The IG Farben Building or Poelzig Building, now the home of the Johann-Wolfgang-Goethe University, was built from 1928 to 1930 as the corporate headquarters of the IG Farben conglomerate in Frankfurt am Main, Germany. At the time, IG Farben was the world's fourth largest company and its largest chemical company. The complex was designed by Hans Poelzig in in the New Objectivity style. The ensemble was the largest office building in Europe and remained so until the 1950s.
References and styleDespite its mammoth size the IG Farben Building's six square wings retain a modern, spare elegance, despite its mammoth size. The building consists of six wings, connected by a gently curved, central corridor. This arrangement provides all of the offices with sufficient natural light and ventilation. This design approach for large complexes offers an alternative to the "hollow rectangle" schemes of the time, with their typical inner courtyards. The prototype of this form is the General Motors Building in Detroit (1919-23) by Albert Kahn. The building presents a very large and weighty facade to the front; however, this effect is reduced by the concave form.
ArchitectureThe 250-metre long and 35-metre tall building has nine floors, but the height of the ground floor varies (4.6-4.2 m). This variation is reflected in the roof line which looks taller at the wings than the spine. The volume of the building is 280,000 m3, constructed from 4,600 tonnes of steel frame with brick infill and floors constructed of hollow blocks to provide over 55740 m2 of usable office space".The facade is clad with 33,000 m2 Stuttgart-Bad Cannstatt Travertine marble, which the windows punctuate in bands. Only at the corners are the glazed strips interrupted for emphasis. The top storey is lit from skylights rather than banded glazing and has a very low ceiling height. It forms a clear building conclusion.
The main entrance is at the axial centre of the building, comprising a temple-like portico standing in front of the doors-a relatively common motif of administration buildings of the time. The entrance arrangement is regarded by some people as slightly pompous: the entrance and lift doors are of bronze, and the ceiling and walls of the porch are clad in bronze plate and copper friezes. Well-known and popular with the students are the paternoster lifts that serve the nine floors. After the recent restoration, the university has pledged to preserve them.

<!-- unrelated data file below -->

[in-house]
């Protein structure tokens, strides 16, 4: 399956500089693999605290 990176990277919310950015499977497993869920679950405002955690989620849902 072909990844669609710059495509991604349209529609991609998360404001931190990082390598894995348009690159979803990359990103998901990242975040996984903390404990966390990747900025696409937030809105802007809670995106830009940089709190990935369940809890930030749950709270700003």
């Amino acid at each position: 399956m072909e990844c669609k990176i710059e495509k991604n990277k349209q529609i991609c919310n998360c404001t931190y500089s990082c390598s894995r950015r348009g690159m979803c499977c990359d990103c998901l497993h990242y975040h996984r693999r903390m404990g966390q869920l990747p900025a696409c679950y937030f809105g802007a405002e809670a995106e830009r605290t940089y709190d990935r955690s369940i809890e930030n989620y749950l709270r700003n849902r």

The inner lobby has two curved staircases with a sheet aluminum treatment, and marble walls with a zigzag pattern. The axial centre at the rear of the building has a round glazed facade; here, the view of the buildings at the rear of the site (the "casino") is maximised by the curved walls that afford vistas to the subsidiary buildings 100 m distant, separated from the main building by parkland and a pool. Behind the rotunda is an oblong pool with a Nymph sculpture at the water's edge created by Fritz Klimsch entitled "Am Wasser". Behind it stands a flat building on a hill with a terrace-the casino of IG Farben, which now houses a refectory and lecture-rooms.
HistoryDuring its tenure by IG Farben research projects were conducted in the building relating to the development of synthetic oil and rubber, and the production administration of magnesium, lubricating oil, explosives, methanol, and Zyklon B, the lethal gas used in concentration camps. A plaque at the building's entrance commemorates the slave labour victims of the IG Farben factory at Auschwitz III and all those murdered by Zyklon B.
After WWII, the IG Farben Building served as the headquarters for the Supreme Allied Command and from 1949-1952 the High Commissioner for Germany (HICOG). It became the principal location for implementing the Marshall Plan, which largely financed the post-war reconstruction of Europe. Later, the building served as the headquarters for the US Army's V Corps and the Northern Area Command (NACOM).